Milo, of Crotona; who for a Tryal of his strength, going to rend an Oak, perish'd in the Attempt: for his Arms were caught in the Trunk of it; and he was devour'd by Wild Beasts. Sejanus was Tiberius's first Favourite; and while he continu'd so, had the highest Marks of Honour bestow'd on him; Statues and Trium• phal Chariots were every where erected to him. But as soon as he fell into Disgrace with the Emperor, these were all immediately dismount∣ed; and the Senate and Common People insulted over him as meanly, as they had sawn'd on him before.
The Island of Capreae, which lies about a League out at Sea from the
Campanian Shore, was the Scene of Tiberius's Pleasures in the latter
part of his Reign. There he liv'd for some Years with Divi∣ners,
Soothsayers, and worse Company—And from thence, dispatch'd all
his Orders to the Senate.
Iulius Caesar, who got the better of P•mpey, that was stil'd the Great.Demosthenes and Tully, both dyed for their Oratory. Demosthenes gave himself Poyson, to avoid being carried to Antipater; one of Alexander's Captains, who had then made himself Master of Athens. Tully was Murther'd by M. Antony's Order, in Return, for those In∣vectives he had made against him. The Latin of this Couplet is a Famous Verse of Tully's, in which he sets out the Happiness of his own Consulship; Famous for the Vanity, and the ill Poetry of it. For Tully as he had a good deal of the one, so he had no great share of the other. The Orations of Tully, against M. A••ony, were stil'd by him Philippics, in imitation of Demosthenes; who had given that Name before to those he made against Philip of Macedon.
This is a Mock-Account of a Roman Triumph.
Babylon, where Alexander dy’d. Xerxes, is represented in History, after a very Romantick Man∣ner; affecting Fame beyond Measure, and doing the most Extrava∣gant things, to compass it. Mount Athos made a Prodigious Promon∣tory in the AEgaean Sea: He is said to have cut a Channel through it, and to have Sail'd round it. He made a Bridge of Boats over the Hellespont, where it was three Miles broad: •And order'd a Whipping for the Winds and Seas, because they had once crossed his Designs, as we have a very solemn account of it in Herodotus. But, after all these vain Boasts, he was shamefully beaten by Themistocles at Salamis; and return'd home, leaving most of his Fleet behind him. Mercury, who was a God of the lowest size, and employ'd al∣ways in Errands between Heaven and Hell. And Mortals us'd him accordingly: For his Statues were anciently plac'd, where Roads met; with Directions on the Fingers of 'em, pointing out the several ways to Travellers.
Nestor, King of Pylus; who was 300 Years old, according to Homer's account, at least, as he is understood by his Exposi∣tors. The Ancients counted by their Fingers. Their Left Hands serv'd 'em till they came up to an Hundred. After that, they us'd their Right, to express all greater Numbers.
The Fates were three Sisters, which had all some peculiar Busi∣ness assign'd 'em by the Poets, in Relation to the Lives of Men. The First held the Distaff; the Second Spun the Thread; and the Third cut it.
Whilst Troy was Sacking by the Greeks. Old King Priam is said to have Buckled on his Armour, to oppose 'em. Which he had no sooner done, but he was met by Pyrrhus, and Slain before the Altar of Iupiter, in his own Palace, as we have the Story finely told, in Virgil's 2d AEneid.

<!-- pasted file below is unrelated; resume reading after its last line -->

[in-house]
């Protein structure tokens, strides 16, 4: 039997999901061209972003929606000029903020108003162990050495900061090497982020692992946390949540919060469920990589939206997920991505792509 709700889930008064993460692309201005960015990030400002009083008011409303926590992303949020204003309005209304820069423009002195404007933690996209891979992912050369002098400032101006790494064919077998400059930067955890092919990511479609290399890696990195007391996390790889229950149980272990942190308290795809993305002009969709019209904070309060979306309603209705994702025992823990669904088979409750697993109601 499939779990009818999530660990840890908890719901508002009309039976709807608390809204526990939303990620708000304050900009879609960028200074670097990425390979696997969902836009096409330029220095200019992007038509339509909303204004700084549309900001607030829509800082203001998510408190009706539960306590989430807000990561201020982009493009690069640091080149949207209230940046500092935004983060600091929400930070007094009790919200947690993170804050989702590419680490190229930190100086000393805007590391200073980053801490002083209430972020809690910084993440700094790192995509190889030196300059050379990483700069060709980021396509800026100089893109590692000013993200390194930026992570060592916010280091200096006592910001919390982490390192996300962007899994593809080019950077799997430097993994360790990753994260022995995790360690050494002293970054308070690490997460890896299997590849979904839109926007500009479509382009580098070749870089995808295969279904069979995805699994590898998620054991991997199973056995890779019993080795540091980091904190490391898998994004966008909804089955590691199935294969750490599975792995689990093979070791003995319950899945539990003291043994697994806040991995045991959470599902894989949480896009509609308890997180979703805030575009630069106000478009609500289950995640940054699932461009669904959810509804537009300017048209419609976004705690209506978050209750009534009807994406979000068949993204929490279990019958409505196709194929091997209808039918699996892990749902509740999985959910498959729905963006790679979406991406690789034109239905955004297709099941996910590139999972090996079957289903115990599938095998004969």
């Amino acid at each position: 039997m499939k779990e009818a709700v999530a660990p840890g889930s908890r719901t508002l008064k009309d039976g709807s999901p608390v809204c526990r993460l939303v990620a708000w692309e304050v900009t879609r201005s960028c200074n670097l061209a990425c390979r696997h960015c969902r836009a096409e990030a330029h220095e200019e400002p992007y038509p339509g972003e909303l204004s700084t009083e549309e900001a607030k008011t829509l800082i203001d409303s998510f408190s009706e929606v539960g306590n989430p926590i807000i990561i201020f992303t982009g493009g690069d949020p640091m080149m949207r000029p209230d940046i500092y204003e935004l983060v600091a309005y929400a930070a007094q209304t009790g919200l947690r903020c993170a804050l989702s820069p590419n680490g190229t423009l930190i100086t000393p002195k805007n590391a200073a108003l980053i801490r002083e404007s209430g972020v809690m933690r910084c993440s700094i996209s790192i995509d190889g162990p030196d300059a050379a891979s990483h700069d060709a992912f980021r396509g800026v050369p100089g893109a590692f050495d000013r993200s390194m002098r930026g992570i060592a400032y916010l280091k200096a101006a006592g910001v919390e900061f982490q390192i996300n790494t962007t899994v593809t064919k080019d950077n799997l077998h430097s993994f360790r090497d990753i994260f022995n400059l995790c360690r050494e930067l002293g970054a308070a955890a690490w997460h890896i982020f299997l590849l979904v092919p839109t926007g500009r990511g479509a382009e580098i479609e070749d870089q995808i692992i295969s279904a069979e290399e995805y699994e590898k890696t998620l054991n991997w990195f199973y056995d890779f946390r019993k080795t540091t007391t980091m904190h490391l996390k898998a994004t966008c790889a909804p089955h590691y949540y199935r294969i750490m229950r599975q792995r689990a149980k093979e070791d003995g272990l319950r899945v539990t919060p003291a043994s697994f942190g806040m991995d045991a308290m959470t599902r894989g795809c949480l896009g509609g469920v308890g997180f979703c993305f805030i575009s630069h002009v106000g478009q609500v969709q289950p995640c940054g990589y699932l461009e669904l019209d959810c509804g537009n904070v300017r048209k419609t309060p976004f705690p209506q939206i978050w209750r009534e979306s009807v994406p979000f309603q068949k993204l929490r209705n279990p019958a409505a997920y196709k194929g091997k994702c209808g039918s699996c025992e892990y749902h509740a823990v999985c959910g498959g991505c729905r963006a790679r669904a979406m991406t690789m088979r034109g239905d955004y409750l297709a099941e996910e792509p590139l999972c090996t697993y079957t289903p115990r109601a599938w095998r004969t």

Hecuba, his Queen, escap'd the Swords of the Grecians, and out∣liv'd him. It seems, she behav'd her self so fiercely, and uneasily to her Husband's Murtherers, while she liv'd, that the the Poets thought fit to turn her into a Bitch, when she dy'd.
Mithridates, after he had disputed the Empire of the World for 40 Years together, with the Romans, was at last depriv'd of Life and Empire by Pompey the Great. Croesus, in the midst of his Prosperity, making his Boast to Solon, how Happy he was, receiv'd this Answer from the Wise Man, That no One could pronounce himself Happy, till he saw what his End should be. The truth of this Croesus found, when he was put in Chains by Cyrus, and Condemned to die.
Pompey, in the midst of his Glory, fell into a Dangerous Fit of Sickness, at Naples. A great many Cities then made Publick Suppli∣cations for him. He Recover'd, was beaten at Pharsalia, fled to Ptolomy King of AEgypt; and, instead of receiving Protection at his Court, had his Head struck off by his Order, to please Caesar. Cethegus was one that conspir'd with Catiline, and was put to Death by the Senate. Catiline dy'd Fighting.
Virginia was kill'd by her own Father, to prevent her being expos'd to the Lust of Appius Claudius, who had Ill Designs upon her. The Story at large is in Livy's Third Book; and 'tis a remarkable one, as it gave occasion to the putting down the Power of the Decem∣viri; of whom Appius was one. Hippolytus the Son of Theseus, was lov'd by his Mother in Law Phaedria. But he not complying with her, she procur'd his Death. Bellerophon, the Son of King Glaucus, residing sometime at the Court of Paetus King of the Argives, the Queen, Sthenobaea, fell in Love with him. But he refusing her, she turn'd the Accusation upon Him; and he narrowly scap'd Paetus's Vengeance. Messalina, Wife to the Emperor Claudius, Infamous for her Lewd∣ness. She set her Eyes upon C. Silius, a fine Youth; forc'd him to quit his own Wife, and Marry her with all the Formalities of a Wedding, whilst Claudius Caesar was Sacrificing at Hostia. Upon his Return, he put both Silius and her to Death.